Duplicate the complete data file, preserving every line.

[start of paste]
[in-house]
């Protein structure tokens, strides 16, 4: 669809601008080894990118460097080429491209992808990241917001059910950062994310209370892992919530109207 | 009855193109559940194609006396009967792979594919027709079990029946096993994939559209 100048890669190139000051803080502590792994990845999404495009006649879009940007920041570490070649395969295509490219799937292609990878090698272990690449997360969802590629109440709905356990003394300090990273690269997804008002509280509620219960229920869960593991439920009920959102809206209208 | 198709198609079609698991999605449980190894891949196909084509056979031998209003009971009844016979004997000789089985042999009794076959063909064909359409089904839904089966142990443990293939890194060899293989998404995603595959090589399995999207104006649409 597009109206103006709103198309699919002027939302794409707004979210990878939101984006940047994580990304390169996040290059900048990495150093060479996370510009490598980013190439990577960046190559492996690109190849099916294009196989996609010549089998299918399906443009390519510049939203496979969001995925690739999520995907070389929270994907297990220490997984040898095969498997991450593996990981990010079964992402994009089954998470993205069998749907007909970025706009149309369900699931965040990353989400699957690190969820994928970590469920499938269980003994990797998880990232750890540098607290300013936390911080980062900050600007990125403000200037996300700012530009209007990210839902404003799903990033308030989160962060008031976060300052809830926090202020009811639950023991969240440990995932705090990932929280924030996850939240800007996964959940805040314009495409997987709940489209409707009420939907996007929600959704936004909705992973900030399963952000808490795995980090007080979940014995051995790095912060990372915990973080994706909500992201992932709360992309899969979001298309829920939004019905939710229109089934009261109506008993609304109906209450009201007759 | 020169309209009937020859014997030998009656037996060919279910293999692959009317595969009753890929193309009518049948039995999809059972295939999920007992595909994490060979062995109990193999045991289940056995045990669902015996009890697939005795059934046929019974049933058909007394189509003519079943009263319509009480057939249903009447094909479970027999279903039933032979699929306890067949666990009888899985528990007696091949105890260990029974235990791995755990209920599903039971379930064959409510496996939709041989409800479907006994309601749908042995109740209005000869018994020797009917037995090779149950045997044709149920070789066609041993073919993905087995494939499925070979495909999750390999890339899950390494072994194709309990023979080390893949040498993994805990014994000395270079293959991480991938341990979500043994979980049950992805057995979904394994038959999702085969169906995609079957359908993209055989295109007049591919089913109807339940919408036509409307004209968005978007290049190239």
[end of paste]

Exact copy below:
[in-house]
């Protein structure tokens, strides 16, 4: 669809601008080894990118460097080429491209992808990241917001059910950062994310209370892992919530109207 | 009855193109559940194609006396009967792979594919027709079990029946096993994939559209 100048890669190139000051803080502590792994990845999404495009006649879009940007920041570490070649395969295509490219799937292609990878090698272990690449997360969802590629109440709905356990003394300090990273690269997804008002509280509620219960229920869960593991439920009920959102809206209208 | 198709198609079609698991999605449980190894891949196909084509056979031998209003009971009844016979004997000789089985042999009794076959063909064909359409089904839904089966142990443990293939890194060899293989998404995603595959090589399995999207104006649409 597009109206103006709103198309699919002027939302794409707004979210990878939101984006940047994580990304390169996040290059900048990495150093060479996370510009490598980013190439990577960046190559492996690109190849099916294009196989996609010549089998299918399906443009390519510049939203496979969001995925690739999520995907070389929270994907297990220490997984040898095969498997991450593996990981990010079964992402994009089954998470993205069998749907007909970025706009149309369900699931965040990353989400699957690190969820994928970590469920499938269980003994990797998880990232750890540098607290300013936390911080980062900050600007990125403000200037996300700012530009209007990210839902404003799903990033308030989160962060008031976060300052809830926090202020009811639950023991969240440990995932705090990932929280924030996850939240800007996964959940805040314009495409997987709940489209409707009420939907996007929600959704936004909705992973900030399963952000808490795995980090007080979940014995051995790095912060990372915990973080994706909500992201992932709360992309899969979001298309829920939004019905939710229109089934009261109506008993609304109906209450009201007759 | 020169309209009937020859014997030998009656037996060919279910293999692959009317595969009753890929193309009518049948039995999809059972295939999920007992595909994490060979062995109990193999045991289940056995045990669902015996009890697939005795059934046929019974049933058909007394189509003519079943009263319509009480057939249903009447094909479970027999279903039933032979699929306890067949666990009888899985528990007696091949105890260990029974235990791995755990209920599903039971379930064959409510496996939709041989409800479907006994309601749908042995109740209005000869018994020797009917037995090779149950045997044709149920070789066609041993073919993905087995494939499925070979495909999750390999890339899950390494072994194709309990023979080390893949040498993994805990014994000395270079293959991480991938341990979500043994979980049950992805057995979904394994038959999702085969169906995609079957359908993209055989295109007049591919089913109807339940919408036509409307004209968005978007290049190239």